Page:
It has been argued, most notably by Thomas Laqueur, that a two-sex model of the body emphasizing sexual differences came to dominate western medical theory beginning in the late eighteenth century. Prior to this, medicine generally adhered to the Galenic one-sex model, whereby the bodies of men and women were conceptualised in essentially the same manner. This emphasized a male-centric, hierarchical paradigm in which the female body was regarded as an analogous, inverted version of the male body in both anatomy and physiology. Rather than representing alternative concepts of bodies based on biological differences, the notion of sex was a matter of illustrative degrees of perfection, not ontological division.1 Much of the historiography has focused on the printed medical literature, including anatomical writings and drawings on genitalia and reproductive organs, which at least on the surface appears to have highlighted the similarities (accentuated within Galenic texts), rather than differences (emphasized within the Hippocratic corpus), between men and women.2 As a consequence, there has been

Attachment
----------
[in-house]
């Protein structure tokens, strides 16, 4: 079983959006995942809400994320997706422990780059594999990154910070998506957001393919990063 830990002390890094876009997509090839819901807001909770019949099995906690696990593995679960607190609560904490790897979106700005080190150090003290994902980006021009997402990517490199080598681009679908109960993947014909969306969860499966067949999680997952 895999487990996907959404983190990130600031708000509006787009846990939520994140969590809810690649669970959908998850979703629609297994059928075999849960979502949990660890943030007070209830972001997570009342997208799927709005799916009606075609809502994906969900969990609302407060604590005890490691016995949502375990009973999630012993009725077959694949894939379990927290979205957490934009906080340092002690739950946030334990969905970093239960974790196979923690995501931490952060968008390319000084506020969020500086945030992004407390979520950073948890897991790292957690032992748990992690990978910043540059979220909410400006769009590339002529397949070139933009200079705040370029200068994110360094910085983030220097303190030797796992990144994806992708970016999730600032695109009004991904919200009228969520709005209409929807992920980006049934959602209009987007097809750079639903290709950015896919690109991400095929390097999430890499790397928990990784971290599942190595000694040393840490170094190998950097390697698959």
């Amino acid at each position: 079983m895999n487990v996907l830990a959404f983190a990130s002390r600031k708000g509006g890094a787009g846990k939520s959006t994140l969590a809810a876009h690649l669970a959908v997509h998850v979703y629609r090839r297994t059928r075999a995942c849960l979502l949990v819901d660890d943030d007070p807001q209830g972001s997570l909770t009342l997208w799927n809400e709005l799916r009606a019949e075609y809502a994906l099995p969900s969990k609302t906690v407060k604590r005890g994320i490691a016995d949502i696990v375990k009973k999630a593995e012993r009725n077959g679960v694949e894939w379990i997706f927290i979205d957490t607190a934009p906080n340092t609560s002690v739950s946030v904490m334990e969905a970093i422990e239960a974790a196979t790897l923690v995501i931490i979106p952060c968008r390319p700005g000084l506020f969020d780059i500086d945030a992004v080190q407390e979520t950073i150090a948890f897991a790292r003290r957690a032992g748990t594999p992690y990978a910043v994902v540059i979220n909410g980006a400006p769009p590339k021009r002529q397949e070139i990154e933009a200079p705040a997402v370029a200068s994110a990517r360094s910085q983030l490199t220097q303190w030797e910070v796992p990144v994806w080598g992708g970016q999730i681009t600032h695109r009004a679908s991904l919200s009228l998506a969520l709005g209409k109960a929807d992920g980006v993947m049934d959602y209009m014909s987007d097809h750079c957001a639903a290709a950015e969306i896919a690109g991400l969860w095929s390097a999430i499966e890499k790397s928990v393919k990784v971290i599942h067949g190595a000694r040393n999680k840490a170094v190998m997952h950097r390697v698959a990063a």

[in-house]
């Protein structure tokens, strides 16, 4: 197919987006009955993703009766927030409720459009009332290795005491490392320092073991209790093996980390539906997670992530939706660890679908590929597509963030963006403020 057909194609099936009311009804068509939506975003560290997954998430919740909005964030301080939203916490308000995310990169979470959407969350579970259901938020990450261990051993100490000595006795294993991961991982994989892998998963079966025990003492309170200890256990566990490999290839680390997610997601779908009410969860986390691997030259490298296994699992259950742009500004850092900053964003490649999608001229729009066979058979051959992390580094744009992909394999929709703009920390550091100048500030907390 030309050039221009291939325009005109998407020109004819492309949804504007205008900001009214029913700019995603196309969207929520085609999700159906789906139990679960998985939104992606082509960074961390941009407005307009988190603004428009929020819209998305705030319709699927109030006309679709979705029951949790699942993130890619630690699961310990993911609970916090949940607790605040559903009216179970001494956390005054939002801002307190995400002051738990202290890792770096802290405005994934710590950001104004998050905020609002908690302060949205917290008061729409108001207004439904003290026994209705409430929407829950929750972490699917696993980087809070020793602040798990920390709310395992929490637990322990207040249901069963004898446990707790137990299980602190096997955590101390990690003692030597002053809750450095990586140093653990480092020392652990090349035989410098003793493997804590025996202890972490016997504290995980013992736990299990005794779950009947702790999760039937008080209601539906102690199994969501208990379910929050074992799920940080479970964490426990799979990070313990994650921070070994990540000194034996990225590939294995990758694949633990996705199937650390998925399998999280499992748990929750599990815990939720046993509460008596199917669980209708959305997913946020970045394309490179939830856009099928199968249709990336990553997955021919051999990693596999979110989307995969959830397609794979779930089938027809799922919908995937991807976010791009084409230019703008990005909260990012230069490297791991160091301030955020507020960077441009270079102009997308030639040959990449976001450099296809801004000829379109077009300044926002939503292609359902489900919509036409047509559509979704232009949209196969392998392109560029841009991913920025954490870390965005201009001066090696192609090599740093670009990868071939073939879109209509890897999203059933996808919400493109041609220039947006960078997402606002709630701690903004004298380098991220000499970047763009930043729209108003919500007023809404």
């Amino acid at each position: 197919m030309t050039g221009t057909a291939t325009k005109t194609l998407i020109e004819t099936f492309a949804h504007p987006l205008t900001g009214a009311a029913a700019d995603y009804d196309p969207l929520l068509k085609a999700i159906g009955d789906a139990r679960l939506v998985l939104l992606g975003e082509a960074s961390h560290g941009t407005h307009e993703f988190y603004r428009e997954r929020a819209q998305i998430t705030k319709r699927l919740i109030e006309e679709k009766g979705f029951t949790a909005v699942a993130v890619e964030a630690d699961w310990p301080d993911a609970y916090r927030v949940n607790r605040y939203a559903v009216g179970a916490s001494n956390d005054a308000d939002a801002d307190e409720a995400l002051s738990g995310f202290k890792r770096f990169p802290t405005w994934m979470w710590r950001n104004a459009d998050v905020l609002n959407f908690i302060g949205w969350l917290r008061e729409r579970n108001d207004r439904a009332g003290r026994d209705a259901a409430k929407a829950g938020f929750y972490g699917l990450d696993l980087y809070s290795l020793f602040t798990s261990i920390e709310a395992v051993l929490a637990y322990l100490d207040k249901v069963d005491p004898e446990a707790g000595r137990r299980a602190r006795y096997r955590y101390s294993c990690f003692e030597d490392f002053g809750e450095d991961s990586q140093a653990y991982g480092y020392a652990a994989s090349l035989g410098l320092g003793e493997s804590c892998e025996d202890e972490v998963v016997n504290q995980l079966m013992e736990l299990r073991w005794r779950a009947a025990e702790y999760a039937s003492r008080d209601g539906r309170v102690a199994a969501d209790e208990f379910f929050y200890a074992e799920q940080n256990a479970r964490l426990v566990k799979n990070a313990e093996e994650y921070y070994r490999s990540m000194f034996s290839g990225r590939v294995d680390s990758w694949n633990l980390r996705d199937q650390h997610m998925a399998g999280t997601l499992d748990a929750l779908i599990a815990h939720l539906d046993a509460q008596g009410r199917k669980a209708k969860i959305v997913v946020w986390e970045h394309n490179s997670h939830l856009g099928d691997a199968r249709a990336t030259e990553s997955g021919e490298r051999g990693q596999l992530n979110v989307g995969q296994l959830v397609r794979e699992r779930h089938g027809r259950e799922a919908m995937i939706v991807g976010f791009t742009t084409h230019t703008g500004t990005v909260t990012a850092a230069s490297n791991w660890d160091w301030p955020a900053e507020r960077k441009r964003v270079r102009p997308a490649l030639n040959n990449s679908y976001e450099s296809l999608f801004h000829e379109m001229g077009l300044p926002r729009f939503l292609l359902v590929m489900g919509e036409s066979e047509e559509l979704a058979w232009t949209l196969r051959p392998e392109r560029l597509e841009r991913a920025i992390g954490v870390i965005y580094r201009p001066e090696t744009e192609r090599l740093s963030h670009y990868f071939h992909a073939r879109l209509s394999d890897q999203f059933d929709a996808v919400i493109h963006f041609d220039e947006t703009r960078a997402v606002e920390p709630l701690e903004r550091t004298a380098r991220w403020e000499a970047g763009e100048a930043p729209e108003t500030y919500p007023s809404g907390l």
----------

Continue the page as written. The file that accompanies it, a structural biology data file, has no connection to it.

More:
1 Maclean, Renaissance Notion, pp. 30-31; Angus McLaren, ‘The Pleasures of Procreation: Traditional and Bio-Medical Theories of Conception’, in Bynum and Porter (eds), William Hunter, 323-41; McLaren, Reproductive Rituals; Thomas Laqueur, ‘Orgasm, Generation, and the Politics of Reproductive Biology’, in Catherine Gallagher and Thomas Laqueur (eds), The Making of the Modern Body: Sexuality and Society in the Nineteenth Century (Berkeley, 1987), 1-41; Laqueur, Making Sex, especially pp. 4-5, 25-9, 34-5, 60-62, 149-51, 155, 157; Laqueur, ‘Sex in the Flesh’, Isis, 94 (2003): 300-306.